Ohio State Highway Patrol finds new way to honor their fallen during COVID-19 pandemic


Many central Ohioans are making purchases to show their blue for law enforcement.

We are heading into National Police Week — which honors those fallen members of law enforcement.

The coronavirus forced many departments to cancel their services, but the Ohio State Highway Patrol and others found a way to make it happen.

The eternal flame burns in memory of those who put their lives on the line, and paid the ultimate price while protecting and serving.

“My father was a trooper, and my grandfather before him was a trooper before him. It's all I've known growing up. It's one of those things, carrying on the family legacy,” said Ohio State Highway Patrol Trooper John Moore.

Trooper Moore stands and salutes the fallen. He is the third generation of state troopers.

His grandfather was killed in the line of duty in 1976.

“It's a tear-jerker. I come to these every year to be a part of it, it makes it that much harder,” Moore said of taking part in the remembrance.

As Moore stood solemnly, one by one, his fellow troopers circled the Ohio State Highway Patrol Academy. In a safe social distance, they honored those who have fallen in the line of duty.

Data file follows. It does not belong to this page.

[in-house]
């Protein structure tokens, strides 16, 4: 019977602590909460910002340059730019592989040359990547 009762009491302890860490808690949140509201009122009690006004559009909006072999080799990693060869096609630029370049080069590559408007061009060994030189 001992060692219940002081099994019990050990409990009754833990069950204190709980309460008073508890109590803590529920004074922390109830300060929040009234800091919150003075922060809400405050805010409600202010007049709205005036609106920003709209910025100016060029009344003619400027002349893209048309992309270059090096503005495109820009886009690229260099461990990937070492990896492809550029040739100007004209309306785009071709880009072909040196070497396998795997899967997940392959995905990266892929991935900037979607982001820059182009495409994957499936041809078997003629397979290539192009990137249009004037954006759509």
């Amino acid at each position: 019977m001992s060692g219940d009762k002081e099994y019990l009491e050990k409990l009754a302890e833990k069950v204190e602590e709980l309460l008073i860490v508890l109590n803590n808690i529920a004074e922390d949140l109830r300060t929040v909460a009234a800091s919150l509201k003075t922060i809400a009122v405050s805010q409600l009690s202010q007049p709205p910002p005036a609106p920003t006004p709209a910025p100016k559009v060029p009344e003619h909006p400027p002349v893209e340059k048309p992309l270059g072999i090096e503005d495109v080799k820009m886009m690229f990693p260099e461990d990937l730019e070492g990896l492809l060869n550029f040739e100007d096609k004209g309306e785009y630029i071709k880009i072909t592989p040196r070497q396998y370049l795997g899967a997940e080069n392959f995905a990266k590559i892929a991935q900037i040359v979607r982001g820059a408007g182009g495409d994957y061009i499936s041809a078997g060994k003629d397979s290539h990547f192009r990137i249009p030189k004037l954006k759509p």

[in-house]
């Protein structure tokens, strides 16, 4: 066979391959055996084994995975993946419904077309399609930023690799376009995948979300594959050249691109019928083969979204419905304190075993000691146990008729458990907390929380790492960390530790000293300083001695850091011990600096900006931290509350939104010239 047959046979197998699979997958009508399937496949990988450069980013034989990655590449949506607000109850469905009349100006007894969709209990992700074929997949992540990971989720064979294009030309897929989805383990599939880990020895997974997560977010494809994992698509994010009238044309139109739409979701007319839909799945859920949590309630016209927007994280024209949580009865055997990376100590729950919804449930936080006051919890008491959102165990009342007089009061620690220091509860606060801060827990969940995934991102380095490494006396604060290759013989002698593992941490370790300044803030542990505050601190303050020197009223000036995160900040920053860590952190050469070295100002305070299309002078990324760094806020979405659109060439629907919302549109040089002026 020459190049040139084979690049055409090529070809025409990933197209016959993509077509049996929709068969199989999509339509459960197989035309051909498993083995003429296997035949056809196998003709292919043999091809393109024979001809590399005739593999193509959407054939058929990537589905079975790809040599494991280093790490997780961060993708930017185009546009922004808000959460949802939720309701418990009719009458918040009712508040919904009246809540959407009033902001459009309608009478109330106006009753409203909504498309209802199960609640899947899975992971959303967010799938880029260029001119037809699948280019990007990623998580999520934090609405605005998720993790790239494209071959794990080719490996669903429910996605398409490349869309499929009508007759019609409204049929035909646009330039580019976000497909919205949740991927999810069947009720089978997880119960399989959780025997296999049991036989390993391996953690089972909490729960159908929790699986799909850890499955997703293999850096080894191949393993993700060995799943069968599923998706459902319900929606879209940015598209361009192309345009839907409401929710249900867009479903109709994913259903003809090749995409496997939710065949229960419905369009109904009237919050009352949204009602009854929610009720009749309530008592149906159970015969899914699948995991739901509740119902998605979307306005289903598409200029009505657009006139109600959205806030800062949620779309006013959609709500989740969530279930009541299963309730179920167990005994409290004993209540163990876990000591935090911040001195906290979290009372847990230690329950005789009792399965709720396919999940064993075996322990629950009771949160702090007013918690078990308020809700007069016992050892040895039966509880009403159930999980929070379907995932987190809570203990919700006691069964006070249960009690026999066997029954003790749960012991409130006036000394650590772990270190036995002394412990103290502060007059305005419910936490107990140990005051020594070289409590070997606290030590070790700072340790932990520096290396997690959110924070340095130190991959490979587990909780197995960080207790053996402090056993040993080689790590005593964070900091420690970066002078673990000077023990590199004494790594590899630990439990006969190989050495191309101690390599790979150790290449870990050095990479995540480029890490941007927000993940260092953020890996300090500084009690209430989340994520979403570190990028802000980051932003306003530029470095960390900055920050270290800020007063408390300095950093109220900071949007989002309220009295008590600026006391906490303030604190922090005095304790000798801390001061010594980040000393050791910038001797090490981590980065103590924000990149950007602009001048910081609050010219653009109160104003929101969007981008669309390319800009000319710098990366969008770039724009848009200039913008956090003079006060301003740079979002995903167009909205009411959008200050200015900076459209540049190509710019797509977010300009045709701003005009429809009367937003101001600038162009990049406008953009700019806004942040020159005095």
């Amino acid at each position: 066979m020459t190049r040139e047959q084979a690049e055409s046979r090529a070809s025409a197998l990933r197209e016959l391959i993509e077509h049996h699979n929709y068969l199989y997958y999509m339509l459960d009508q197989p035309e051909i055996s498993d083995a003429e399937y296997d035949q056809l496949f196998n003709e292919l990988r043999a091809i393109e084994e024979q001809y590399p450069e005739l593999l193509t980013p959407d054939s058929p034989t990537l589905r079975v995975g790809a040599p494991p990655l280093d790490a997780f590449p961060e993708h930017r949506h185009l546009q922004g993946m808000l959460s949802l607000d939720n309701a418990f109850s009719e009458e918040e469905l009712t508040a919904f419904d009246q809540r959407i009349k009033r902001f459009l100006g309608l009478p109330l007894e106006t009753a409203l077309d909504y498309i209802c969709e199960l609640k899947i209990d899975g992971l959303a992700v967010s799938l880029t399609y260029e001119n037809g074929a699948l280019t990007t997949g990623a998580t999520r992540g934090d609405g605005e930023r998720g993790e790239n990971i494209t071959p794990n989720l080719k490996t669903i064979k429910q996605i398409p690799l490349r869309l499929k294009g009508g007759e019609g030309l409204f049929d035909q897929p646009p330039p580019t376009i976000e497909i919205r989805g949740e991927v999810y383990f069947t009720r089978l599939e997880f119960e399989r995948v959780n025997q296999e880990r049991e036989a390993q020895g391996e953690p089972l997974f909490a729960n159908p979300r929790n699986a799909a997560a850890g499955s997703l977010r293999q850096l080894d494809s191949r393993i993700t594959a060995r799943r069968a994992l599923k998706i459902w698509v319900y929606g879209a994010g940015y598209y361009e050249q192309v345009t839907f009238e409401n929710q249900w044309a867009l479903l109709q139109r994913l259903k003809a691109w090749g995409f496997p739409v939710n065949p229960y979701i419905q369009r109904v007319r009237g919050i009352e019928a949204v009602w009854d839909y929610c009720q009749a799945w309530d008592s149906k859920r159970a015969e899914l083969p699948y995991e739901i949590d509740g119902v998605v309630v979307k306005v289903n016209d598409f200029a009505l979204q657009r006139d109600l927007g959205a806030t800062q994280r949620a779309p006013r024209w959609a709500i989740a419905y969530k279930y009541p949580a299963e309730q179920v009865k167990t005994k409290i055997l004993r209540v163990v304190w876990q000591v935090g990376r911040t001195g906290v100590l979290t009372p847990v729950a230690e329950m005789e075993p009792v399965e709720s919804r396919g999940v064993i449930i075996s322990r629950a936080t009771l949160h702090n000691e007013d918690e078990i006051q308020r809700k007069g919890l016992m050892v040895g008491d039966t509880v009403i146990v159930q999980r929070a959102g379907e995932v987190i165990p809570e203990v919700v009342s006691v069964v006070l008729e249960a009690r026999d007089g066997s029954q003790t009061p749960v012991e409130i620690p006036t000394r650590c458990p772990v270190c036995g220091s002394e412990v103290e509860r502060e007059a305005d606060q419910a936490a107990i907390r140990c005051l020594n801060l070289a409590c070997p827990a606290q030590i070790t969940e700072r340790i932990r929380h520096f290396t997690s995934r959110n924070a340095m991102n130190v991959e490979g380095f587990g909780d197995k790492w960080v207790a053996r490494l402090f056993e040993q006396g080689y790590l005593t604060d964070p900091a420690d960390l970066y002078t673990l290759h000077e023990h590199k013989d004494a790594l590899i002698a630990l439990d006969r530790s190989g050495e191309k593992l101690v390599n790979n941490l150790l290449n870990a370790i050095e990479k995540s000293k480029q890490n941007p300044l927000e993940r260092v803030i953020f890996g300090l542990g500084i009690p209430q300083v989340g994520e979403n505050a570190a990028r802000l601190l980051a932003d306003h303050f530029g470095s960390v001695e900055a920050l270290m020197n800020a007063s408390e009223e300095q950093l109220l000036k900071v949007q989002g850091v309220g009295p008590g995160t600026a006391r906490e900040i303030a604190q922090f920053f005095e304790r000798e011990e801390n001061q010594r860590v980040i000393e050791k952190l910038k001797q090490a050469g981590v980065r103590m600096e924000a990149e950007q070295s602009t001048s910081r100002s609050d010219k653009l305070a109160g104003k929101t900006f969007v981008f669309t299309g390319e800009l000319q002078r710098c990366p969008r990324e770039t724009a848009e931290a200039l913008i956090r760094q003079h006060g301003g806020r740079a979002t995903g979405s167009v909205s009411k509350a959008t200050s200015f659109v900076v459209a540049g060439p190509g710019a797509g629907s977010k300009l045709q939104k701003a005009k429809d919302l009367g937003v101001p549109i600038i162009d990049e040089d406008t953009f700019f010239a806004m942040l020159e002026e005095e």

“Our families are important to us. The Highway Patrol is a huge family. Every year, we look forward to pay tribute to our fallen,” said Ohio State Highway Patrol Colonel Richard Fambro.

Especially important this year, as OSHP added a name to their memorial wall.

Motor Carrier Enforcement Inspector Kimra Skelton was killed in an on-duty crash in Miami County.

“This is not just about sworn officers, this is about professional staff members who are a part of the legacy of the Highway Patrol who also have paid the ultimate sacrifice of their lives, serving the citizens,” Fambro explained.

Forced to find a new way to conduct the service this year, it's a reminder of just how important it is to honor those who put their lives on the line every day, and don't come home.

“This was focused on the highway patrol, but we have many brothers and sisters out there in law enforcement and corrections that are dealing with tragedies and adding names to their memorials as well. We salute them and respect and honor them as well,” Fambro said.

Coronavirus: What you need to know

There are now 34,639 confirmed cases of COVID-19 in Ohio; 2,117 people have died from the virus and 6,264 were hospitalized, according to the Ohio Department of Health. Breakdown of Ohio cases by county >>

For most people, the virus causes mild or moderate symptoms that clear up in a couple of weeks. Older adults and people with existing health problems are at higher risk of more severe illness, including pneumonia, or death.

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